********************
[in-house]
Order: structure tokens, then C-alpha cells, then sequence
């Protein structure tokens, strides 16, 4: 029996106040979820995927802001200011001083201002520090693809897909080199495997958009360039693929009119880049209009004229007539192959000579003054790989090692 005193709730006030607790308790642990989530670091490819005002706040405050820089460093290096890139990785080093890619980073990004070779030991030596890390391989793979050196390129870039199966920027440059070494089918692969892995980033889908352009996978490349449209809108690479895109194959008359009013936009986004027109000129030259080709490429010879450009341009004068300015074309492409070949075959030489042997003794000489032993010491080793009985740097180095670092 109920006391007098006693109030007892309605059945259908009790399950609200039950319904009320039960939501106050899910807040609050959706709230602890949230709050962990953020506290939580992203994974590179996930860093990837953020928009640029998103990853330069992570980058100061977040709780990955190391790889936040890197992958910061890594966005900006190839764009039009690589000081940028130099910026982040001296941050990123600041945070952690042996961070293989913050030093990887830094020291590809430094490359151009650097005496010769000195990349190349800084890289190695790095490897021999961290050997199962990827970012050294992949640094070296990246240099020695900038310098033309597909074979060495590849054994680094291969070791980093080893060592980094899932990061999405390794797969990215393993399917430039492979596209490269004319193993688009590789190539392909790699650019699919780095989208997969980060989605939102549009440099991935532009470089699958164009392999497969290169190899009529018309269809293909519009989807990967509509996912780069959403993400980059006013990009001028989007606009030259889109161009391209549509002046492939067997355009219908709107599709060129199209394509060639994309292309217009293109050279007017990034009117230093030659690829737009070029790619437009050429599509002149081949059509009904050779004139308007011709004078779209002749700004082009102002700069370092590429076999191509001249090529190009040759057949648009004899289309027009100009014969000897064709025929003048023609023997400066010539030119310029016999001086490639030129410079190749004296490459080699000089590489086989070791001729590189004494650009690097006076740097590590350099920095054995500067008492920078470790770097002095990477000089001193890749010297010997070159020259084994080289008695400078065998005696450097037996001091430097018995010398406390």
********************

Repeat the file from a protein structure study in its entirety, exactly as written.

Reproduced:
[in-house]
Order: structure tokens, then C-alpha cells, then sequence
């Protein structure tokens, strides 16, 4: 029996106040979820995927802001200011001083201002520090693809897909080199495997958009360039693929009119880049209009004229007539192959000579003054790989090692 005193709730006030607790308790642990989530670091490819005002706040405050820089460093290096890139990785080093890619980073990004070779030991030596890390391989793979050196390129870039199966920027440059070494089918692969892995980033889908352009996978490349449209809108690479895109194959008359009013936009986004027109000129030259080709490429010879450009341009004068300015074309492409070949075959030489042997003794000489032993010491080793009985740097180095670092 109920006391007098006693109030007892309605059945259908009790399950609200039950319904009320039960939501106050899910807040609050959706709230602890949230709050962990953020506290939580992203994974590179996930860093990837953020928009640029998103990853330069992570980058100061977040709780990955190391790889936040890197992958910061890594966005900006190839764009039009690589000081940028130099910026982040001296941050990123600041945070952690042996961070293989913050030093990887830094020291590809430094490359151009650097005496010769000195990349190349800084890289190695790095490897021999961290050997199962990827970012050294992949640094070296990246240099020695900038310098033309597909074979060495590849054994680094291969070791980093080893060592980094899932990061999405390794797969990215393993399917430039492979596209490269004319193993688009590789190539392909790699650019699919780095989208997969980060989605939102549009440099991935532009470089699958164009392999497969290169190899009529018309269809293909519009989807990967509509996912780069959403993400980059006013990009001028989007606009030259889109161009391209549509002046492939067997355009219908709107599709060129199209394509060639994309292309217009293109050279007017990034009117230093030659690829737009070029790619437009050429599509002149081949059509009904050779004139308007011709004078779209002749700004082009102002700069370092590429076999191509001249090529190009040759057949648009004899289309027009100009014969000897064709025929003048023609023997400066010539030119310029016999001086490639030129410079190749004296490459080699000089590489086989070791001729590189004494650009690097006076740097590590350099920095054995500067008492920078470790770097002095990477000089001193890749010297010997070159020259084994080289008695400078065998005696450097037996001091430097018995010398406390």